It is this issue that always raises the most difficult questions.

Bombing of civilian targets is wrong. We all know it's wrong. It is not civilians who make war in this way. It is leaders. Hitler was happy for everyone in Berlin to die at the end of the war for failing him. Those people had indeed reaped the rewards of the Germany's early victories, but did they deserve this other fate? Bombed from the air or left to the Red Army?

At the same time the bombing of Dresden is so contentious because the war was as good as over. The raids coming in February 1945 when the need (if there ever had been one) to destroy cities like this had passed. The battle was to be for Berlin and the German army was beaten in the field. This did not need to happen.

When people argue about things like the Bomber Command issue, I can't help but feel they're not actually arguing about the events themselves. It's not about that. It's about them as an indivudal. They are being forced to answer the question; what would you have done?

So I can only answer some of those questions.

If I'd been part of a bomber crew during the war would I have flown to Germany and bombed their cities? Yes I imagine I probably would have done.

Do I believe that the bomber crews were 'just following orders' in a manner that differentiates them from the SS? Yes, although it is difficult to fully explain why.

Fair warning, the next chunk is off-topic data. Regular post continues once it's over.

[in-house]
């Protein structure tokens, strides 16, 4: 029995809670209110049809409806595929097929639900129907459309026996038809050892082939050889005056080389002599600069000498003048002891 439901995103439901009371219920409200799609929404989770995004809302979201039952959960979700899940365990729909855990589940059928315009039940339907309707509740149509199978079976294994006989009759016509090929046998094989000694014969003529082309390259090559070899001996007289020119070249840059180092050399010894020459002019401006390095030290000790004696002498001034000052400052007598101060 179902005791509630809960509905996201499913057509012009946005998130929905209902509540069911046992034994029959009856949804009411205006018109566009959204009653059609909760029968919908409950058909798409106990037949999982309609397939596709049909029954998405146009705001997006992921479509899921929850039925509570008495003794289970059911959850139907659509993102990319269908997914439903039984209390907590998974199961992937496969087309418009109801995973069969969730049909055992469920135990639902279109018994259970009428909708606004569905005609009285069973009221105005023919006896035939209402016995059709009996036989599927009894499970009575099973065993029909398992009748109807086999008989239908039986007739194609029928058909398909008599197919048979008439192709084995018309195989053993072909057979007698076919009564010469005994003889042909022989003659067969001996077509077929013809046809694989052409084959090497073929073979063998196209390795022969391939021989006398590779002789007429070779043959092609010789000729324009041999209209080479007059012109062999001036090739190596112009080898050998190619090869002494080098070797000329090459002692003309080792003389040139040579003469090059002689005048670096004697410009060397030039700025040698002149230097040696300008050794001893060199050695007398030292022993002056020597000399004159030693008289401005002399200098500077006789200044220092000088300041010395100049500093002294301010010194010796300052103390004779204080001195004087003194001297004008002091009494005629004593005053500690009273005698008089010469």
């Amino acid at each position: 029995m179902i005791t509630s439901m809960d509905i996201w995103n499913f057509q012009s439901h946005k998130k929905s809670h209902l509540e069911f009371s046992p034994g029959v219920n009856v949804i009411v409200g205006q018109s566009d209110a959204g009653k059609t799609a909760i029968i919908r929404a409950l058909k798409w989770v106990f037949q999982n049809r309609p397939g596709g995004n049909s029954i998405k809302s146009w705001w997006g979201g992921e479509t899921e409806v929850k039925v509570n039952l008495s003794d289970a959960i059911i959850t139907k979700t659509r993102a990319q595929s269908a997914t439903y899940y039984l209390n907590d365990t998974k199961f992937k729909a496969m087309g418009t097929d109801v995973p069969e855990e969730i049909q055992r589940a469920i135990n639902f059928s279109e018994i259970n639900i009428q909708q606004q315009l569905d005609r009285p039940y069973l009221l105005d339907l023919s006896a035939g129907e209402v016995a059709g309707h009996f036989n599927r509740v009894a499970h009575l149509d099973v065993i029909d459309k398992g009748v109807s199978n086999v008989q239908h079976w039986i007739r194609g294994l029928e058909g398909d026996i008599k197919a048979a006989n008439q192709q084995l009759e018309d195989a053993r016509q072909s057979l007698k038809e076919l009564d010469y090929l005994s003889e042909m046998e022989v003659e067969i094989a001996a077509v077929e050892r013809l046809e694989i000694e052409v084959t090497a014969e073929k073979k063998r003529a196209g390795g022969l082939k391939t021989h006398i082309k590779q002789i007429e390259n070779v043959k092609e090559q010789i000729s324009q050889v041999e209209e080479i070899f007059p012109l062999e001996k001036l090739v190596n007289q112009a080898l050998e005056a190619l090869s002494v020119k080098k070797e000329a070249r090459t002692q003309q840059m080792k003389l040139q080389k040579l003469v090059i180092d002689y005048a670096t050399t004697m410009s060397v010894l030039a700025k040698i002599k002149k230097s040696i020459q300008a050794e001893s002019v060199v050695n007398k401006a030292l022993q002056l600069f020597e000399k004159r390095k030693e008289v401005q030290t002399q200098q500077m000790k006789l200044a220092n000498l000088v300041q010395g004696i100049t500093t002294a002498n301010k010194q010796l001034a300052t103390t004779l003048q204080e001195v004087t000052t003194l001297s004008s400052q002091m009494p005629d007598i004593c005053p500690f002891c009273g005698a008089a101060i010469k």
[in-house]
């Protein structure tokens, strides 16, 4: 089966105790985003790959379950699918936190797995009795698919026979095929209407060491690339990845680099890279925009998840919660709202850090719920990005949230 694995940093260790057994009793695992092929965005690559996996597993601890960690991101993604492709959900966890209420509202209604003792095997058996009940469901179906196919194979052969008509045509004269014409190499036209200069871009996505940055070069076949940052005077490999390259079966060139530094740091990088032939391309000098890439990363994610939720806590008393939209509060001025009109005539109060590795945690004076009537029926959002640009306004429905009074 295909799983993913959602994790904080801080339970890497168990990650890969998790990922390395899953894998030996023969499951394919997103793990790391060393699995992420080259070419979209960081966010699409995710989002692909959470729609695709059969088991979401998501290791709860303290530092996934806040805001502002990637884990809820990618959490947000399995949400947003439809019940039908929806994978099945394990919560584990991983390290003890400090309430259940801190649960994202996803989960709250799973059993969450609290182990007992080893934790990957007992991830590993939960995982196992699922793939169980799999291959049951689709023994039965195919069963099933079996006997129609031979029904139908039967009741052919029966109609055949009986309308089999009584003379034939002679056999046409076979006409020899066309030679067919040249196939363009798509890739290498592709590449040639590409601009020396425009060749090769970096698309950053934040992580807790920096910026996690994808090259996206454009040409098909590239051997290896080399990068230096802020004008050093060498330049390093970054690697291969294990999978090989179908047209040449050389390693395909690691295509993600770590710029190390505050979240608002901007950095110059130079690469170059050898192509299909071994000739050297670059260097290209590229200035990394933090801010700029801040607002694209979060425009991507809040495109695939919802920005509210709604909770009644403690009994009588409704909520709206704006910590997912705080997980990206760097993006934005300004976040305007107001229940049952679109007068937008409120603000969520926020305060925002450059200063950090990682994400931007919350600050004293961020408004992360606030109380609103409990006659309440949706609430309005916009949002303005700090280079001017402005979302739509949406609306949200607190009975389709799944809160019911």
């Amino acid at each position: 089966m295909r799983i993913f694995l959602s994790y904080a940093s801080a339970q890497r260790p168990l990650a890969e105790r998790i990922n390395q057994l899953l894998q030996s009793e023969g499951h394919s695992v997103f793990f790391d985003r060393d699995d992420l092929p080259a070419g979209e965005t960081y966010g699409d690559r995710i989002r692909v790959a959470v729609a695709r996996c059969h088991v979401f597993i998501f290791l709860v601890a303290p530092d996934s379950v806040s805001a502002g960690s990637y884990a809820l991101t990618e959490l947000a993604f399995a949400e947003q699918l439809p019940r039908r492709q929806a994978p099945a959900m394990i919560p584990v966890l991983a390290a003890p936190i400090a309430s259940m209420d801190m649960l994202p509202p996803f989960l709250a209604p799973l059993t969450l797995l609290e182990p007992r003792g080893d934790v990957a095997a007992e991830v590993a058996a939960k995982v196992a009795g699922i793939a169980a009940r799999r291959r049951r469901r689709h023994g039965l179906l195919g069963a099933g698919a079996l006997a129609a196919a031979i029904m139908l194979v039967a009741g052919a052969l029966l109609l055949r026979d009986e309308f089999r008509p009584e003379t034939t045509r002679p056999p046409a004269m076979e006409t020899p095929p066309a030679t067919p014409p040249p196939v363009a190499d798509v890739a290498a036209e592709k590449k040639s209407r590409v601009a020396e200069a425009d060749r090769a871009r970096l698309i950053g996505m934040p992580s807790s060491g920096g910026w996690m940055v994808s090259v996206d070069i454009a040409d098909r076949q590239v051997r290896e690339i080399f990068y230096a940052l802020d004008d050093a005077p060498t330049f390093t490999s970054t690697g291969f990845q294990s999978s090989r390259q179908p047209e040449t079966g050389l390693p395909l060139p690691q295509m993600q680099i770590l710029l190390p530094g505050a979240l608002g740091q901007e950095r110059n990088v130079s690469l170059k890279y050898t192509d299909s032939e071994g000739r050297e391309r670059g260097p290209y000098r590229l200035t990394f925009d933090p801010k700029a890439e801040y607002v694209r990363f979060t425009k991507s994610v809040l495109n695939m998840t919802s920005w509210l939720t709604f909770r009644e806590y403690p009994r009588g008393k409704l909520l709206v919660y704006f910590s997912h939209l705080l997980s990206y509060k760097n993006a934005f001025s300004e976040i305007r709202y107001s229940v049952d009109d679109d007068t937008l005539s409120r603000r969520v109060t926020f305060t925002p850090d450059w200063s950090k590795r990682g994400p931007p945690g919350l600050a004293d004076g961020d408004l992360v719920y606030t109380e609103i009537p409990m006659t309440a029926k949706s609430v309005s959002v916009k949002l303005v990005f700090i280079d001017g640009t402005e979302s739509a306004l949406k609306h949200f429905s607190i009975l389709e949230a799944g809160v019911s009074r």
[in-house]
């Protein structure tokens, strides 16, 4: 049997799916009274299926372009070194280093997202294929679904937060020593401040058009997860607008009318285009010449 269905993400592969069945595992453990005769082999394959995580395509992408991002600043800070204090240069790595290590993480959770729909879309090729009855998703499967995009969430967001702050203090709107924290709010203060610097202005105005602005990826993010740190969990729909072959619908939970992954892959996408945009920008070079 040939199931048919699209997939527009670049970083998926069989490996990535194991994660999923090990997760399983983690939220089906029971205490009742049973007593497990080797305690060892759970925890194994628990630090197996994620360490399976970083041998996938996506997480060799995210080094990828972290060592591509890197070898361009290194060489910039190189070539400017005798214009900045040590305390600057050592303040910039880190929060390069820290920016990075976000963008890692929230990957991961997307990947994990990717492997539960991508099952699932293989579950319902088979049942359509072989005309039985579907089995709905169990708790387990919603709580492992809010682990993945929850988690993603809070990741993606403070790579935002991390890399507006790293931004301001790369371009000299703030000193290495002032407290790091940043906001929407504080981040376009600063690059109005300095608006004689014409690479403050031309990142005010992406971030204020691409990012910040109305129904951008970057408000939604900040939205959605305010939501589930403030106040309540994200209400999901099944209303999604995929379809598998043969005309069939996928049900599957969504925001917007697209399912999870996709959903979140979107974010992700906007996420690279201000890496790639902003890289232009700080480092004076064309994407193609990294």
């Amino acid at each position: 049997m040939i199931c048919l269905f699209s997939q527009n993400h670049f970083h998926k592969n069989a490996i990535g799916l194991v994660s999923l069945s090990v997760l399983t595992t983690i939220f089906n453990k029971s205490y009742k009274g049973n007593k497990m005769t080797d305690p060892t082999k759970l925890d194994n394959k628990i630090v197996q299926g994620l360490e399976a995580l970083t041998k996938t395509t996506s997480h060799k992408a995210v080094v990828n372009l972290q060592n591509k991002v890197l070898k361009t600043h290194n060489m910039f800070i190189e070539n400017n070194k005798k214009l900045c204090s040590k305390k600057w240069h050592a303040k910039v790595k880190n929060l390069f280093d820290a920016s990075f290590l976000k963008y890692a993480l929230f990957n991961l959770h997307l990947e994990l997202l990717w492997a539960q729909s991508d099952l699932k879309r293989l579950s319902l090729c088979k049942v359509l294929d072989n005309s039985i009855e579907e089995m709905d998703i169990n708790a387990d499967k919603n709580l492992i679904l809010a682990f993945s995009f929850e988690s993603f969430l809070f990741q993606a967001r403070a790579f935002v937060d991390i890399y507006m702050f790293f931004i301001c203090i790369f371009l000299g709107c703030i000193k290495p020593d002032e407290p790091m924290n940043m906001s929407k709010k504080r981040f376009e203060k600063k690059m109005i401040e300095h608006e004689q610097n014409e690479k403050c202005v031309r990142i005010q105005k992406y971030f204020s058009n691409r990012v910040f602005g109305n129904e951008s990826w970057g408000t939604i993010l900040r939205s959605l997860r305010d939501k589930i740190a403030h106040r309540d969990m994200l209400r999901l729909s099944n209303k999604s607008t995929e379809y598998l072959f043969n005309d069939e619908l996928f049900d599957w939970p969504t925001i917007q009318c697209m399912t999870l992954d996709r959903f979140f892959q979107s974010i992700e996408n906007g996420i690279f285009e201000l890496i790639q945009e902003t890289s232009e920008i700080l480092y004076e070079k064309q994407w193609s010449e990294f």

Do I believe the bomber crews deserve this new monument? Yes. They died in war doing what was perceived to be their duty. The Second World War is all of the terrible things that people believe the First to be and then many, many more. People and countries did things in it that defy explanation. We shouldn't run away from those events.

But that's not the big question. The big question is, as always, if I was in Arthur Harris' shoes, would I have ordered my bombers to raze Germany to the ground?

It's very difficult when you essentially have to try and answer a question that, in a sense, defines what sort of man you are. How good you really are. How many of your beliefs and morals are really concrete and how many you would trade away given the right circumstances. Would I trade the lives of thousands of innocent men, women and children if I believed that it would end the most brutal war imaginable? Would I do the same even if I knew that it would not end the war, but would simply make a statement or give me my revenge?